Thursday, July 20, 2000

Art exhibit reveals life in Victorian age




By Owen Findsen
The Cincinnati Enquirer

        If art history is our guide, we shouldn't like the Victorian art at the Cincinnati Art Museum.

        These paintings — dark scenes of drama and romance, of exotic settings and rural tranquility — are the antithesis of the lesson that art history teaches.

IF YOU GO
  • What: Art in the Age of Queen Victoria: Treasures From the Royal Academy of Arts Permanent Collection.
 
Where: The Cincinnati Art Museum, Eden Park.
  • When: Through Sept. 24.
  • Information: Museum hours: 10 a.m.-5 p.m. Tuesday-Saturday and noon-6 p.m. Sunday. Museum is free through Oct. 31. 721-2787; www.cincinnatiartmuseum.org.
        Art in the Age of Queen Victoria is art from the Royal Academy of Arts in London, the academic establishment that resisted progress and innovation, or so the story goes.

        Heroes of art history are the rebels who fought the establishment and broke from the old order to discover new directions in art. We love the French Impressionists, who turned rejection from the French Academy into a cause. The word “academic,” is rarely used in a positive sense in the pages of art history books.

        This is the art that is almost always called stodgy, stuffy, pompous, pretentious, maudlin. It's the art the Victorians liked, and not the art that art history books tell us they should have liked.

        But now, after much more than a century of rebellious art, there seems to be a truce. The old order is too old now to be threatening, and the new order, of modern and contemporary art, has introduced little but confusion to the general public. You should love Jackson Pollock and hate Norman Rockwell, but, if a vote were taken . . .

        Art in the Age of Queen Victoria, which opened Saturday, is a study in social history, of the art that reinforced Victorian values.

        The Royal Academy of Arts was founded in 1768 by King George III. Its first president was Sir Joshua Reynolds; its second was Benjamin West, an American.

        Americans who are “Honorary Academicians” today include Frank Gehry, Jasper Johns, Frank Stella and Andrew Wyeth, all of whom are better known, in this country at least, than the best-known Victorian painters in the exhibition: Sir John Everett Millais, Frederic, Lord Leighton and Sir Lawrence Alma-Tadema.

        The exhibition spans the Victorian era, a period that is not as rigid as we may imagine. These Victorian Academecians painted for a different, less aristocratic clientele than their predecessors. They struggled to revive technical standards and aesthetic ideals of the Renaissance. This often led them into the mannerist trap. Mannerism is an art style in which artists work “in the manner of” a previous artist. There are paintings here in the manner of Bellini, Velasquez, Poussin among others. The craft is superb, though derivative.

        In the Victorian era, women were not members of the Royal Academy of Arts. They were subjects of the male artists' moral sermons in paint. One woman, “A Lute Player,” by Edwin Austin Abbey, an American member, is a study in virtue. Another lady with a lute has finished her tune, spilled her wine and, the symbolism implies, surrendered her virtue. Painted by Edward John Gregory, it is called “Apres?” In English it could be called “Now What?”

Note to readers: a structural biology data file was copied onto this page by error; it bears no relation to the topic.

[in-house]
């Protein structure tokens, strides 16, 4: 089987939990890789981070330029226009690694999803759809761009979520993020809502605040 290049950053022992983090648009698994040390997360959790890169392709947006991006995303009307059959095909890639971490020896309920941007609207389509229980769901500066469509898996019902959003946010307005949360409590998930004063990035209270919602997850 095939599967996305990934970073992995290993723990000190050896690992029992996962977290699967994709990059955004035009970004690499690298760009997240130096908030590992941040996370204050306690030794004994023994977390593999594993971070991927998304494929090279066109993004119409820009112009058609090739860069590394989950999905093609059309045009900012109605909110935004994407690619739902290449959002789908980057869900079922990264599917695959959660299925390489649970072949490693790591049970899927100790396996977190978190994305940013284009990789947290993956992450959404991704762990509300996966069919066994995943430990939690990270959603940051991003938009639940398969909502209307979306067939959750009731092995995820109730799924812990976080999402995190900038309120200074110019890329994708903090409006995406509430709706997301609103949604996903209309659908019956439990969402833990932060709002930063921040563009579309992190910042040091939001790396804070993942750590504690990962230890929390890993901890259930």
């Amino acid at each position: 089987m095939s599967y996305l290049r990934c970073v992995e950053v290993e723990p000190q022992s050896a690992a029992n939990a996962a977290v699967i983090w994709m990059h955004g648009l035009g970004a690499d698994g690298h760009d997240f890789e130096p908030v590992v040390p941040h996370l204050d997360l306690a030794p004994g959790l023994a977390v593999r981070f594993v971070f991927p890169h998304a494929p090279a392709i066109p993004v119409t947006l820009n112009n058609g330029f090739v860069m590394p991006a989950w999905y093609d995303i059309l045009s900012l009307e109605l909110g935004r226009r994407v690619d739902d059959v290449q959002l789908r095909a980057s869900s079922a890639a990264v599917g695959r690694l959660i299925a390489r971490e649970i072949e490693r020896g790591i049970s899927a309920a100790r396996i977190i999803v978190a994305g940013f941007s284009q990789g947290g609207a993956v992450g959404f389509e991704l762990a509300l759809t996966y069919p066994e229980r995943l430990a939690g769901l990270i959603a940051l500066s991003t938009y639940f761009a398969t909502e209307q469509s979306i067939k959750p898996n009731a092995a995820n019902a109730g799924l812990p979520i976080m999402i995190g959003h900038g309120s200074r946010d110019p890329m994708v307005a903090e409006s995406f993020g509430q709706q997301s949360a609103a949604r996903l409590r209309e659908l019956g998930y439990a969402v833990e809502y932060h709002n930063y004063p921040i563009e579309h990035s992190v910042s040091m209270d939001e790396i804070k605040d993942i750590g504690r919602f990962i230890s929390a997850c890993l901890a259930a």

There is even a scene (“The Outcast” by Richard Redgrave) of a father throwing his daughter, with her fatherless baby, out into the snow, while the wife and siblings beg forgiveness.

        It is difficult to take Victorian melodrama seriously. In Philip Hermogenes Calderon's “Whither?” a medieval nobleman leads his daughter across a drawbridge, defended with barriers and spikes. The father leads her from this bastion of chastity to inevitable matrimony. He carries a sword to defend her honor and she carries a small ivory box, symbolic of her virginity. Father shows a visage of determination. She expresses anxiety at the unknown that awaits.

        Victorian maidens probably shed a tear as they looked upon the painting. We chuckle in amusement that an artist would invest such care and detail in such a silly scenario.

        But there is also a large and admirable painting by Sir Hubert von Herkomer showing the distress of a laborer and his family when his factory goes on strike. It is the one painting whose message we can still sympathize with.

        In one way or another, these are all storytelling works. Many of the paintings seem to be illustrations for dramatic novels by artists such as Sir Walter Scott. The names, “The Dying Warrior,” “The Faithful Hound,” tell it all.

        Some paintings are pure fantasy. John William Waterhouse's “A Mermaid” and Solomon Joseph Solomon's “St. George,” both painted in the early 20th century, suggest that the Academics had surrendered to the lure of book illustration, and they're charming for it.

        It is amusing to discover that there were artists, such as Charles Napier Hemy and James Clark Hook, whose paintings could be mistaken for those of the American artist Winslow Homer, a major artist, considered an innovator and never accused of being academic.

        To appreciate Art in the Age of Queen Victoria, imagine yourself with top hat and cane or bustle and bonnet, and share the sentiments of the Victorian Age. The pictures don't tell what the Victorian Age was really like, but they do show us the way Victorians wanted to be seen.

       



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